Someone recently asked me “how can I motivate my team member when the market is down and the value of their stock options may not grow as quickly?” I initially tried to answer the question by focusing on the odds of startup valuation still growing faster than other asset classes, and other non-linear & intrinsic value of social capital accumulated at startups that may introduce new opportunities later in life. But I didn’t find my answers satisfying at all. I thought about why.
Over time, experience has taught me that more often than not, defining the right problem to solve is far more important than the solution itself. Perfect solution to a wrong problem is just plain wasteful.
So how can one motivate their team member when things are getting tough? What are the mechanics behind motivation that can give us insights into finding the right solution to the problem?
Over the first few days of the new year, I’ve took the course on the big five model of personality — “Discovering Personality.” It was a fascinating refresh of the big five model and had the opportunity to go deeper into the understanding of the two aspects for each of the five factors.
It was helpful to understand the amount of statistical rigor that went into building this model, although as noted in the lecture, the names of the factors I think is somewhat poorly done and feels more biased than neutral.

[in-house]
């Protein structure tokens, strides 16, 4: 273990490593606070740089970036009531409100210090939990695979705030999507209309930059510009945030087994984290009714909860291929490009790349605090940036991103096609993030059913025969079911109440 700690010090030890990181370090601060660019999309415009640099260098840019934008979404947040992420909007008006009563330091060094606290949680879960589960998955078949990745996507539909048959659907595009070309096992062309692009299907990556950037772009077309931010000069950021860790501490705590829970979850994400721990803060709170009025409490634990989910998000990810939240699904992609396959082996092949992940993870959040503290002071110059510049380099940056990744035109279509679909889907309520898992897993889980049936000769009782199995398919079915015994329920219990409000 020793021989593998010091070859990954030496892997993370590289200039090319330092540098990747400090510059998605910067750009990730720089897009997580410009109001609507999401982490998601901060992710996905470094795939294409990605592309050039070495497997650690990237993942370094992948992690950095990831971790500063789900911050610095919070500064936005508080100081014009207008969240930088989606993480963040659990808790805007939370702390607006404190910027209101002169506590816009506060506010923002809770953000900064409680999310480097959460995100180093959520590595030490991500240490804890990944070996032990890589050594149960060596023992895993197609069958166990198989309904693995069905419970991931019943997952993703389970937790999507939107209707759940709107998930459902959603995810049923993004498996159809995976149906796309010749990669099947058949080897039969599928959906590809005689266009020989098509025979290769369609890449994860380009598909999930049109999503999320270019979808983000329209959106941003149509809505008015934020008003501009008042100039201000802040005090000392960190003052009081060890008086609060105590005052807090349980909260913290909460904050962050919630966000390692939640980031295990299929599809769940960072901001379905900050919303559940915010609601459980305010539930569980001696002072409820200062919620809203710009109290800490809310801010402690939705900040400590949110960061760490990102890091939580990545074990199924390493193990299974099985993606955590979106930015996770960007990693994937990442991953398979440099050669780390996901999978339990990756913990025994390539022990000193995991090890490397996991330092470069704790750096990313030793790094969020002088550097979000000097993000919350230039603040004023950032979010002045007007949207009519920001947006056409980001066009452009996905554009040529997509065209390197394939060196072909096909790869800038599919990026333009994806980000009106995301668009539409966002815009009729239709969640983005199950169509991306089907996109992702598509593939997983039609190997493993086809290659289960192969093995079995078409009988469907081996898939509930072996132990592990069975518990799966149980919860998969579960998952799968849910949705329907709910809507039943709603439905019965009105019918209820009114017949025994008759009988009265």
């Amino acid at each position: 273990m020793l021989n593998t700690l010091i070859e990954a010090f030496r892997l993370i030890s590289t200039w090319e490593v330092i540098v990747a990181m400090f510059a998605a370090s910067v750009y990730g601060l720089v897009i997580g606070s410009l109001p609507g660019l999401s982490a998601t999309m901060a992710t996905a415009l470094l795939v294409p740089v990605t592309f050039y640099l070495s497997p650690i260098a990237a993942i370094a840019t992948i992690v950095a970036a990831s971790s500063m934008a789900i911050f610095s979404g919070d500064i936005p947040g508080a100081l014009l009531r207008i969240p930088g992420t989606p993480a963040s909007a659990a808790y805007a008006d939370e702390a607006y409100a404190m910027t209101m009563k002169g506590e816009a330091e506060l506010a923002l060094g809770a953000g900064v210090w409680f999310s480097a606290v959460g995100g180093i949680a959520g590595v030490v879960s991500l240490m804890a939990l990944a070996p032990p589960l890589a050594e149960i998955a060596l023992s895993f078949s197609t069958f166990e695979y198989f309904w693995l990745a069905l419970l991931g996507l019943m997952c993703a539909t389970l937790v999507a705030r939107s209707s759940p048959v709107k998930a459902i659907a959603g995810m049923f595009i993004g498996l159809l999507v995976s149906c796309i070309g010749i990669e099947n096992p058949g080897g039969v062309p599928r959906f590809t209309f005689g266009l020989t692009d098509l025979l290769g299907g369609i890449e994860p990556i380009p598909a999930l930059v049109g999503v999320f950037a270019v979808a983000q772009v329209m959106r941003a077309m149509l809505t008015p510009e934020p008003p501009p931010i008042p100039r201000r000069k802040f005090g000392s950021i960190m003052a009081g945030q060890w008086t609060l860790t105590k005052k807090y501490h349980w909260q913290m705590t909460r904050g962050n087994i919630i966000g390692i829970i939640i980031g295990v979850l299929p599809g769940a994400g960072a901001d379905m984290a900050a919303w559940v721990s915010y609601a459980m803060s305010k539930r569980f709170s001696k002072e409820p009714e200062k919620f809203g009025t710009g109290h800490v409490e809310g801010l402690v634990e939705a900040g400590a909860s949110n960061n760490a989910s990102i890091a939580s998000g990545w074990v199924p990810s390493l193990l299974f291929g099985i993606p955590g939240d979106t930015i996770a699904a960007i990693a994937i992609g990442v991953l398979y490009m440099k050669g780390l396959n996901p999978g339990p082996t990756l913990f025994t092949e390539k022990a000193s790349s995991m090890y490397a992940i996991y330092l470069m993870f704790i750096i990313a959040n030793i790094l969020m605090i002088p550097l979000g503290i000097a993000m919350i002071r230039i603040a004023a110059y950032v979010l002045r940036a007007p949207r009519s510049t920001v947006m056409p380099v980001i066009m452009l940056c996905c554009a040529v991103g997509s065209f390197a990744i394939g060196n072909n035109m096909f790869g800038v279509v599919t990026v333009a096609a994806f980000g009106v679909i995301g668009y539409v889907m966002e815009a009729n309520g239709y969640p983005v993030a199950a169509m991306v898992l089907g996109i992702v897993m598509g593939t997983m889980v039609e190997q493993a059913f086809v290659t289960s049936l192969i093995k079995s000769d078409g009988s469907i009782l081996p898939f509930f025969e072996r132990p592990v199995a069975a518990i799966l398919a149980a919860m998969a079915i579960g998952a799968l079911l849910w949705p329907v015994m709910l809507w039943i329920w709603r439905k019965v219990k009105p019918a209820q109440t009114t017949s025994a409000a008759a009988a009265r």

The key takeaways from the lecture were being able to better understand myself beyond what I had before, especially around the aspects of conscientiousness and how these aspects interact with other factors.
I was first recommended the book “Leadership and Self-Deception” from Stewart Butterfield during Y Combinator Growth program late last year. I finally got the chance to open the book recently and the story resonated so much that I recommended this book to our entire company.
A high-level summary might go like this: if you get into self-betrayal, you go “in the box” where your perspective of the world starts to distort in your favor. By self-justifying, you find ways to blame others, while inflating your own virtue.
The result is making your relationship worse and inviting others into the box along the way, starting a vicious cycle. Below diagram shows the inside of Bud’s mind, one of the characters in the book. Bud’s baby son David wakes up in the middle of night. The diagram shows what goes through Bud’s mind as he thinks about whether to get up and tend to David or not, while his wife Nancy is asleep besides him.
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